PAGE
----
- Invest in an Inversion Table: A recent study by GolfTest USA showed golfers that use Inversion Tables, such as the Teeter HangUps, averaged 3 fewer strokes per round, improved their total distance by an average of 10% and increased driver speed by 69%. Inversion Tables help to improve flexibility while relieving back, shoulder, and hip pain.
- Take a breather: Swinging a golf club isn’t a natural motion and putting your body through this day after day puts strain on your muscles. Allow some time for you to recover between games. If you are experiencing back or neck pain, be sure to consult your doctor before stepping back on the course.
Spring is officially here, which means more time spent working in the yard. While gardening can be a leisurely, therapeutic activity, it can also lead to aches and pains. Hauling wheelbarrows, wrangling hoses, and constantly kneeling over to weed, mulch, and plant puts strain on your lower back, spine, and shoulders. Fortunately, there are techniques and tips to help prevent pain and keep you enjoying your favourite hobby:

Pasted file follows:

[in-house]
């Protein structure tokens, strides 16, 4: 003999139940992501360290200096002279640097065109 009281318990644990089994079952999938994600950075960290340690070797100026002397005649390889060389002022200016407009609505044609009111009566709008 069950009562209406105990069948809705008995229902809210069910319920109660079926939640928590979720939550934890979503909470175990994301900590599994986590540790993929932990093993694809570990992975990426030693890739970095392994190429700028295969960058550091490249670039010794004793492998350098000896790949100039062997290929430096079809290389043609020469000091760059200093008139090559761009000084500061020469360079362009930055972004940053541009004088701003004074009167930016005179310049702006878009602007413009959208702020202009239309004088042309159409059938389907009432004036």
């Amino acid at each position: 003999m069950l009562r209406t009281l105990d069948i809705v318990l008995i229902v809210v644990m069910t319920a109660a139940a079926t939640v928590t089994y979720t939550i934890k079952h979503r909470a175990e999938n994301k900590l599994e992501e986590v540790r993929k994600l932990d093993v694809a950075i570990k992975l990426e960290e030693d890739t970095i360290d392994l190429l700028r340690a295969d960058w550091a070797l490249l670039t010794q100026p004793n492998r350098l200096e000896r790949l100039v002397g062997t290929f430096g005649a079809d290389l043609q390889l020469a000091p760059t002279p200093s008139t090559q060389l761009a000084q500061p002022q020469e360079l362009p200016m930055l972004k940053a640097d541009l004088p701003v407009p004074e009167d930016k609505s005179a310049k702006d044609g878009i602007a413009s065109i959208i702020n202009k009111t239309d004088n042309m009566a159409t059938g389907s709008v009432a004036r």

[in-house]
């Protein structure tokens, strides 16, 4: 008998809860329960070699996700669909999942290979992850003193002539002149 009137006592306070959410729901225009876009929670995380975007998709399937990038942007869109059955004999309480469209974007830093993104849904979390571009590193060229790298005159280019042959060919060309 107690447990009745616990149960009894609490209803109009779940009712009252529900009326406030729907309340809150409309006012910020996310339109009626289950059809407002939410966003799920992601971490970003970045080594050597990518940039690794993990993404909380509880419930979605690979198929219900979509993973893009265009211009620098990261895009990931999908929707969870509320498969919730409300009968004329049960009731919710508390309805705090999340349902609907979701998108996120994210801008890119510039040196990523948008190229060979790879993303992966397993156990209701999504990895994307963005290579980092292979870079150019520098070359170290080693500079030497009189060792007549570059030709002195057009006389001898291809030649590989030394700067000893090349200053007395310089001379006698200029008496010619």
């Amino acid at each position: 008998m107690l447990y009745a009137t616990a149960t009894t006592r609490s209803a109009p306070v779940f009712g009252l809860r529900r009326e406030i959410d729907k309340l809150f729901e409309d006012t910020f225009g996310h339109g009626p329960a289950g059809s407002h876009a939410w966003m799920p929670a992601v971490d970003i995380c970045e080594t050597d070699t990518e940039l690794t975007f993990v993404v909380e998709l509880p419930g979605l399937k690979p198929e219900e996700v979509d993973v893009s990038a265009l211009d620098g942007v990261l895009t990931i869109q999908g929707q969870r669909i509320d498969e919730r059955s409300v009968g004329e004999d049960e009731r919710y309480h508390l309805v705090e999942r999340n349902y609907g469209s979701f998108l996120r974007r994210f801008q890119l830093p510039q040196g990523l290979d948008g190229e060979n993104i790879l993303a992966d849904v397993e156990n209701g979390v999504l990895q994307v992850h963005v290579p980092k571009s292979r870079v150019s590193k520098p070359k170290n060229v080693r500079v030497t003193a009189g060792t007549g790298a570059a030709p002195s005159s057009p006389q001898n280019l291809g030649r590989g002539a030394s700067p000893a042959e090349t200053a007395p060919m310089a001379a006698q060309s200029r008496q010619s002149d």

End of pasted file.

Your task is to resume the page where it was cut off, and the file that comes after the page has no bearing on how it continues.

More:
- Lift with your knees when picking up heavy objects such as a wheelbarrow or bags of soil. Avoid lower back strain by lifting with your knees and hips, as they are better equipped than your back when lifting heavy objects. A posture support like the Cybertech Spine Brace encourages proper posture, which also helps prevent back injuries.
- Invest in quality tools. Old or broken tools with lot of wear and tear can make simple jobs a lot more difficult, so the next time you see that rusty rake, think about investing in a new set of tools that are ergonomically designed and have cushioned grips. In the end, taking tool shortcuts can only cause more damage than good.